Governor's Race Takes New Turn in California
Three-way contest among Democrats could shift debate to the left - and victory to the incumbent
WHAT may be the nation's marquee governor's race this fall is taking on a new cast that complicates the contest for Democrats and could enhance the prospects for embattled Republican Gov. Pete Wilson.
The surprise entry this week of liberal, former antiwar activist Tom Hayden into the race dramatically changes the dynamics for the two already declared - and it was presumed only - major Democratic contenders.
With high name recognition, populist causes, and a core following among liberals and environmentalists, Mr. Hayden will siphon off some votes from state Treasurer Kathleen Brown and state Insurance Commissioner John Garamendi in the Democratic primary in June. While few people, including Hayden, think he can win the primary, his presence as a sort of liberal Ross Perot trumpeting political reform will highlight different issues, garner national attention, and likely narrow the margin of whoever does win.
``Hayden may move both Garamendi and Brown to the left in the Democratic primary, which will hurt the Democrats in the general election,'' says Sherry Bebitch Jeffe, an analyst at the Claremont Graduate School.
The three-way contest among the Democrats, particularly if it were to turn ugly, could benefit the fall election chances of Mr. Wilson, who is expected to run unopposed in the primary.
Boost to governor
Just a few months ago, Wilson, though in office, looked almost like the Harold Stassen of California politics. But now, with his leadership role in the wake of a string of natural disasters, crime an ascendant issue, and the Hayden move, he is alive, if still not completely well politically.
``It is like manna from heaven for Pete Wilson,'' says Steve Merksamer, a GOP strategist, of the Hayden move.
``He [Hayden] will roil the Democratic waters,'' adds veteran California pollster Mervin Field. ``Whatever votes he gets, he is going to put Brown's and Garamendi's feet to the fire.''
In making his announcement Wednesday, Hayden, now a state senator, said his main motive in campaigning was to focus attention on the need to reform the political system in California. He identified special interests as the greatest obstacle to solving the state's ``deepening crisis.''
The one-time founder of the radical Students for a Democratic Society proposes strict limits on campaign spending, a code of ethics for political consultants, and a more open lobbying system. He vows not to speak ill of his opponents and says he will bow out of the race if his proposals are seriously embraced by other candidates.
``It is going to liven up discussion of the issues,'' says Larry Berg, a political scientist at the University of Southern California.
He will draw greater attention to a race that is already of national importance. The next governor of California, as always, will be watched for higher political ambitions he or she may harbor.
Ms. Brown, in particular, has attracted national attention, both because she would be the state's first woman governor and because she would be the third member of her family to hold the office. Hayden may cut into some of that klieg-light focus, as he already did this week, upstaging Brown's formal announcement of her candidacy.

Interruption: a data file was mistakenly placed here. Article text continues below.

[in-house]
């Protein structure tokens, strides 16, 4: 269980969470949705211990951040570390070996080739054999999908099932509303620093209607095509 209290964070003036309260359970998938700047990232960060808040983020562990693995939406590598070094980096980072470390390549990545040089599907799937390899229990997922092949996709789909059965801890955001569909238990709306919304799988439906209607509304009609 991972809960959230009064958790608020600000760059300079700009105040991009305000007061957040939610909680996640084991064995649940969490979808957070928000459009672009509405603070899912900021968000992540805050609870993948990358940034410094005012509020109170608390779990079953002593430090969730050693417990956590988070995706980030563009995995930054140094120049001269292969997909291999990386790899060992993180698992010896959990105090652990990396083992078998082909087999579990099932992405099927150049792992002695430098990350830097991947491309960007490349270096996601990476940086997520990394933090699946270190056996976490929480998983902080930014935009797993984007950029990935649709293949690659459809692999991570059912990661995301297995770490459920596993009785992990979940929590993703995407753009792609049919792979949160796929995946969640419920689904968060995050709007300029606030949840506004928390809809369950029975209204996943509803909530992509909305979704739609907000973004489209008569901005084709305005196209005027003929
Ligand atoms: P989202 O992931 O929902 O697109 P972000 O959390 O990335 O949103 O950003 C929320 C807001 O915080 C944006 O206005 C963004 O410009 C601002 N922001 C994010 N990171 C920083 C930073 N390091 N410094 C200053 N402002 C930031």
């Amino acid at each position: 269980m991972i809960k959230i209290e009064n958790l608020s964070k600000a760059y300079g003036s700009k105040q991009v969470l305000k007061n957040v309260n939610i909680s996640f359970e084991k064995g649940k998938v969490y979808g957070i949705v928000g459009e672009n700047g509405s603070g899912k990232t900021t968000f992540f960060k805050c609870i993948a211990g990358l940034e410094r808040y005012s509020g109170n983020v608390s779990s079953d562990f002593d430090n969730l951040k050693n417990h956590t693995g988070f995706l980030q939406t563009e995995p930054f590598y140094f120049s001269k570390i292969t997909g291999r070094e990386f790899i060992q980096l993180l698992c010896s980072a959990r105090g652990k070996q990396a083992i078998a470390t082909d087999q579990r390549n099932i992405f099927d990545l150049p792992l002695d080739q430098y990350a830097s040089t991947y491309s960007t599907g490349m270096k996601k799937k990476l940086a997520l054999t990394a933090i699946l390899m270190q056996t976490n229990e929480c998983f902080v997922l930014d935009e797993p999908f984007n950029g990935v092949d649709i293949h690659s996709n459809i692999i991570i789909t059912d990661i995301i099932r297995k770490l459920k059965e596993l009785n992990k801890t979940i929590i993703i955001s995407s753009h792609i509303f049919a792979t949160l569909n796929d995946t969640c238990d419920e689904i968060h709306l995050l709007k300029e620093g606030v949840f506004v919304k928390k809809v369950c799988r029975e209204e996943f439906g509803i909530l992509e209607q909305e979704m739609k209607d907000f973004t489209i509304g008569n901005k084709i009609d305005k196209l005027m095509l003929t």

As Mr. Merksamer, referring to the trial of those accused of instigating the riot at the 1968 Democratic convention, puts it: ``It is not everyday you have a member [Hayden] of the Chicago Eight running for governor of California.''
No lock on election
Hayden could also cut into some of the constituencies of Brown, who just a few months ago was considered by her supporters to have a virtual lock on both the primary and general elections. Years of economic malaise and squabbling with the state legislature over the budget had left Wilson at a modern low in the polls.
Garamendi, though an interesting maverick, was expected to be no match for the better-financed Brown, whose campaign coffers were, and remain, five times flusher than his.
But Wilson has since rebounded somewhat, and Garamendi, like the governor, has gained visibility for his involvement as state insurance commissioner during the earthquake recovery.
While Brown still has to be considered the early front-runner on the Democratic side, Hayden will help level the playing field. In primaries, liberal activists and support groups become more important - two forces Hayden can tap into.
The ex-husband of actress Jane Fonda doesn't need to spend much money to spread his name: A 1990 Field poll showed that 73 percent of California Democrats knew who he was, with 42 percent having a favorable impression; 31 percent, unfavorable.
His environmental stands and crusade to reform the political system will appeal to Jerry Brown activists, many of whom might have been expected to support Kathleen, sister of the former governor. The Santa Monica-based lawmaker could also cut into her Los Angeles base.
Garamendi, however, has been positioning himself more to the left of Brown, and, to the extent he continues to cut a populist image, he could bump into Hayden.
Watching all this, with some glee, will be Wilson.